In pictures: Inside the Erbil Citadel, one of the world's oldest settlements
Situated in the heart of the modern city of Erbil in Iraq's Kurdistan, the Erbil Citadel is spread over 24 acres and reaches heights of around 100 feet. The area is said to be one of the oldest continuously inhabited sites in the world, with estimates dating the first foundations to around 6,000 years ago. The earliest mentions of something resembling the name of Erbil appear in Sumerian sources around 5,000 years ago, where it was known as Urbilum. The Akkadians, who spoke a Semitic language, referred to a place known as Arba-ilu, which meant 'four gods'. Today the area is an integral part of the modern city and home to a bustling array of museums, markets, and cultural landmarks. (All images: Ismael Adnan)
The fortified site, reinforced most recently by a 19th Century Ottoman wall, has been ruled by Sumerians, Akkadians, Assyrians, Sassanids, Mongols, Arabs, Kurds and Ottomans, among others. This ancient legacy is reflected in the design of the citadel's narrow winding alleys, which reflect a time before cars and mass transport.
Up until 2005, there were 490 family homes within the citadel. But as buildings crumbled, the families were relocated by the government to the city of Erbil proper, which has sprawled outside the 19th-century citadel's walls. One family chose to stay, which means that the citadel's distinction of being the oldest 'continuously occupied' settlement has remained valid.
In 2010 the Kurdistan Regional Government, backed by Unesco, started an ongoing preservation project and the site was added to the UN agency's World Heritage List in 2014. In the picture above, workers repair old homes, while elsewhere officials are working on restoring basic amenities like electricity and water supply.
The Grand Mosque sits at the centre of the citadel and has undergone several restorations of its own. It is still used for communal Friday prayers, in which old residents of the citadel and those living in nearby neighbourhoods of Erbil participate.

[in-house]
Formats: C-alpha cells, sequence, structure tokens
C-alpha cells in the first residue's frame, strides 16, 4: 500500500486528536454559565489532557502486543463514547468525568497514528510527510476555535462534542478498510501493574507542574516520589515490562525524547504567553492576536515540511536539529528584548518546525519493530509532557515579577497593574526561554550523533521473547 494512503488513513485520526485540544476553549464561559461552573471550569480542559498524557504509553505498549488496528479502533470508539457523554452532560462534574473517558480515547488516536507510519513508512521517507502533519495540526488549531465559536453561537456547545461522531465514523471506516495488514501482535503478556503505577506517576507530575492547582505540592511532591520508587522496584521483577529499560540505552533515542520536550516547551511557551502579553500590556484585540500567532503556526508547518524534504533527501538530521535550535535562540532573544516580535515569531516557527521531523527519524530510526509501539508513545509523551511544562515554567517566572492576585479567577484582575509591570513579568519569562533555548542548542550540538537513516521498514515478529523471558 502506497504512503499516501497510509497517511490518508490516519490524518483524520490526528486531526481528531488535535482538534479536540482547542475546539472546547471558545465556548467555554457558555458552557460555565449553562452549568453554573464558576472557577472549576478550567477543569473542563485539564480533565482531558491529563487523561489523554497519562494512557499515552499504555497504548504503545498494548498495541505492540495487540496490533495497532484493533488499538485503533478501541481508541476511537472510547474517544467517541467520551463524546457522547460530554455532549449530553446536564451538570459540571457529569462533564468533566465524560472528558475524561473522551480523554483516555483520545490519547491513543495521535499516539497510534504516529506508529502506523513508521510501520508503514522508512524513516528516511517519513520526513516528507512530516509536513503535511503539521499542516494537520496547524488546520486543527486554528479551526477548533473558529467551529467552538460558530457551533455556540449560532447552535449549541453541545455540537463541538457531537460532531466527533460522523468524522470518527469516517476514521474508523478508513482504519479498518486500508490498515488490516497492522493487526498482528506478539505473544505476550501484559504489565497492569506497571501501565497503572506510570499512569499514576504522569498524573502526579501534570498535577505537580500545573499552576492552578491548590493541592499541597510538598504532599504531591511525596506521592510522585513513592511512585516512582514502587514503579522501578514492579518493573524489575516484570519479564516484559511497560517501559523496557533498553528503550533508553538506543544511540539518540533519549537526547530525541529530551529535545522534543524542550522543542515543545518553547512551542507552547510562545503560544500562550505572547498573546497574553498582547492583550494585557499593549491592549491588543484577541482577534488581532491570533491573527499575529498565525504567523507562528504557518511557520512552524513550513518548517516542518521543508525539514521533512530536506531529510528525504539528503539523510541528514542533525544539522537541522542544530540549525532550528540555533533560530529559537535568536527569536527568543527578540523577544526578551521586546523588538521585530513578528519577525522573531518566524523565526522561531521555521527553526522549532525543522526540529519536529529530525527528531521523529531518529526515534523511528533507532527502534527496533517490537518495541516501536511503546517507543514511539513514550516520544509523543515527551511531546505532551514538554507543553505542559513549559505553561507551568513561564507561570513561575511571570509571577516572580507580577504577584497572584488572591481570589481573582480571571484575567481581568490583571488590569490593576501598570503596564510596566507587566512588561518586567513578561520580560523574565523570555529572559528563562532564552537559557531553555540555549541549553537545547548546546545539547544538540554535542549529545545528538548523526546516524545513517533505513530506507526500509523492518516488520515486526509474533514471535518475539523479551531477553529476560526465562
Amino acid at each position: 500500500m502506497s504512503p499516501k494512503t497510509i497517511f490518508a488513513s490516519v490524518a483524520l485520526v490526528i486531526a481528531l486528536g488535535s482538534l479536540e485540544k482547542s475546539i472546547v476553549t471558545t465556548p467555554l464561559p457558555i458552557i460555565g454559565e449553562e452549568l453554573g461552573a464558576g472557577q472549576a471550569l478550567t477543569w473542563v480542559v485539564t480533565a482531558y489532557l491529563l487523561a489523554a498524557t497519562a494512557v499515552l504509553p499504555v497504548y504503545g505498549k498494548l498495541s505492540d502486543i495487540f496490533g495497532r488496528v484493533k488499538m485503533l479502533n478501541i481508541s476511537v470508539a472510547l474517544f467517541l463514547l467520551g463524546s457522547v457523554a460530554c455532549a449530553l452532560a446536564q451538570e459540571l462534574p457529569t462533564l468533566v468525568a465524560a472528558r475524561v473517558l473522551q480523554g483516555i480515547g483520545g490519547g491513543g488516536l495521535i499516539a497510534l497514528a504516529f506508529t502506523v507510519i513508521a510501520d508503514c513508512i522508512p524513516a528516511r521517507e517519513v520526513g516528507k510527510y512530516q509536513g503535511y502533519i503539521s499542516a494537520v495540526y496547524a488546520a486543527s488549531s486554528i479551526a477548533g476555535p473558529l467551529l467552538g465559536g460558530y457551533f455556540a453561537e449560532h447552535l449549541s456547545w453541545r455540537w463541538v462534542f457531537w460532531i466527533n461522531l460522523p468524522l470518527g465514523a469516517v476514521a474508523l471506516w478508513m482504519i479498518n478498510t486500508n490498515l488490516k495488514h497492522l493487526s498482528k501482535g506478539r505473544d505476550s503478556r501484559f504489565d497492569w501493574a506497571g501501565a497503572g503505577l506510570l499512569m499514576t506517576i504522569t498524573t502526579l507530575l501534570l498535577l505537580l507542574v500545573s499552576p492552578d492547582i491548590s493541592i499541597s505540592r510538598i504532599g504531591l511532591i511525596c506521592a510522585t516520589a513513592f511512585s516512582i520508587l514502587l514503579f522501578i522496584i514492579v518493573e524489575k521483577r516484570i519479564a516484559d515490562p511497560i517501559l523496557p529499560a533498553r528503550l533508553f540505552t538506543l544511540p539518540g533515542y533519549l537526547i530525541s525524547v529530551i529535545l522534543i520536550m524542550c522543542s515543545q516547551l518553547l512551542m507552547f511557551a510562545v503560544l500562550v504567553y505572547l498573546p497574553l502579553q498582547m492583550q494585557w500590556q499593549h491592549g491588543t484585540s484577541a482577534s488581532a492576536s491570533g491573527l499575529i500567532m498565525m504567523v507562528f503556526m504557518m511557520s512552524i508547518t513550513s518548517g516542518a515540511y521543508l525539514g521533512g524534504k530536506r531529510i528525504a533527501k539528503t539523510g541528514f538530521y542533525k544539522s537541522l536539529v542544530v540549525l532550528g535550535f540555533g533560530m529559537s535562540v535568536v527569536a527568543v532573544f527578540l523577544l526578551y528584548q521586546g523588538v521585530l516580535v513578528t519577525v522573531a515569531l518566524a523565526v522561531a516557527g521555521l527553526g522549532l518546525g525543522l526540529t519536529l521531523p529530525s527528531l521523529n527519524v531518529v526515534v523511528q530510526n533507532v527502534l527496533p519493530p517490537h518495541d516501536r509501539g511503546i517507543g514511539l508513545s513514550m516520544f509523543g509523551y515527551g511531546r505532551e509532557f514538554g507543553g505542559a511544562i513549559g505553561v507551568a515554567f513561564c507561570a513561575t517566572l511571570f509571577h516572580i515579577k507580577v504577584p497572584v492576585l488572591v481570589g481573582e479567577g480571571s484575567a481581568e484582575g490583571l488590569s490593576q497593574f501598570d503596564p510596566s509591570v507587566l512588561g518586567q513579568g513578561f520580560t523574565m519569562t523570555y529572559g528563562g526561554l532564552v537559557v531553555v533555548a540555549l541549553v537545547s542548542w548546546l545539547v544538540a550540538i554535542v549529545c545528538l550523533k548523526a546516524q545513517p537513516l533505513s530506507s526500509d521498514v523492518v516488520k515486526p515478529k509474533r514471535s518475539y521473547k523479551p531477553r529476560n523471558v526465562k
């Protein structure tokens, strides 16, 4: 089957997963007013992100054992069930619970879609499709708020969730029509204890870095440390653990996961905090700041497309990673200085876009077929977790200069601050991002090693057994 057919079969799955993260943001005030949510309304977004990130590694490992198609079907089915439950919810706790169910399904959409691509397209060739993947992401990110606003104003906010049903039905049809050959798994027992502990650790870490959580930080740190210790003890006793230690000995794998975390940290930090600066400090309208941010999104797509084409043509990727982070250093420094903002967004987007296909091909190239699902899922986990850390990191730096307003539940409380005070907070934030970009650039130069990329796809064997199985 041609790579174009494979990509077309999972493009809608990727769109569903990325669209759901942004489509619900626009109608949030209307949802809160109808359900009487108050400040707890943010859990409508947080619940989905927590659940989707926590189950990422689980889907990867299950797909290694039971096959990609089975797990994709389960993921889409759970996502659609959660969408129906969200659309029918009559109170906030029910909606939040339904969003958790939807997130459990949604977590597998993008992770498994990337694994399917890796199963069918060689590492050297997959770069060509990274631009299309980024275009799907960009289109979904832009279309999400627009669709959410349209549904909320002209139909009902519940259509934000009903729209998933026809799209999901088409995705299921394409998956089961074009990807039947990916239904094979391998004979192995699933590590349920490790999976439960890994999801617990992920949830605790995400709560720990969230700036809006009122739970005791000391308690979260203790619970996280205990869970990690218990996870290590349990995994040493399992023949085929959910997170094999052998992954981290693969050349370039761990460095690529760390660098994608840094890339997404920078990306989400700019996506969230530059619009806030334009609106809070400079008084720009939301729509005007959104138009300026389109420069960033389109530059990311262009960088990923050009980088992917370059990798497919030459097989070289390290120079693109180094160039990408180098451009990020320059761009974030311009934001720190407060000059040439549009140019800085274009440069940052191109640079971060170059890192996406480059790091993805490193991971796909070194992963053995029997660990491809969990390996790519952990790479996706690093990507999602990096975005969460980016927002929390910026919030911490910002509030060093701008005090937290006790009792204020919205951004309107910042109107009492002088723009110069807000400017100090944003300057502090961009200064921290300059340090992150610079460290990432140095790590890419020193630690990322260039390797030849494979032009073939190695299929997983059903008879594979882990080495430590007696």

The 25-year-long renovation project aims to bring more tourists and locals to the area. Local authorities have invested in several museums, and have restored shops, market places and homes. The Kurdish Textile Museum, (seen above) showcases traditional fabrics and designs representing the tribes that once lived in the grounds of the fort.
Kurdish hats with colourful and intricate designs are also on display at the museum. The city of Erbil is home to a diverse population of Kurds, Turkmen, Arabs, Assyrians and other minorities.
Traditional clothing belonging to Kurdish and Turkic tribes that once lived in the region can be viewed at the textile museum.
Another cultural attraction at the site is the Gem Museum, with a large collection of precious stones and fossils from Kurdistan and other parts of the world.
Outside the historic citadel walls is Erbil's Grand Bazaar, which was founded in the 13th century, selling souvenirs and local handicrafts to those who visit the world's oldest fort-like structure.
Also at the citadel is a memorial for those that lost their lives in the 1988 chemical attack on the Kurdish town of Halabja by the Iraqi army under the command of Baathist former President Saddam Hussein. Up to 5,000 people, the overwhelming majority of whom were civilians, were killed in the attack, with around 10,000 suffering injuries. Hussein's first cousin Ali Hassan al-Majid was found guilty of genocide by an Iraqi court after the US invasion of the country in 2003 and was executed in 2010.
This article is available in French on Middle East Eye French edition.
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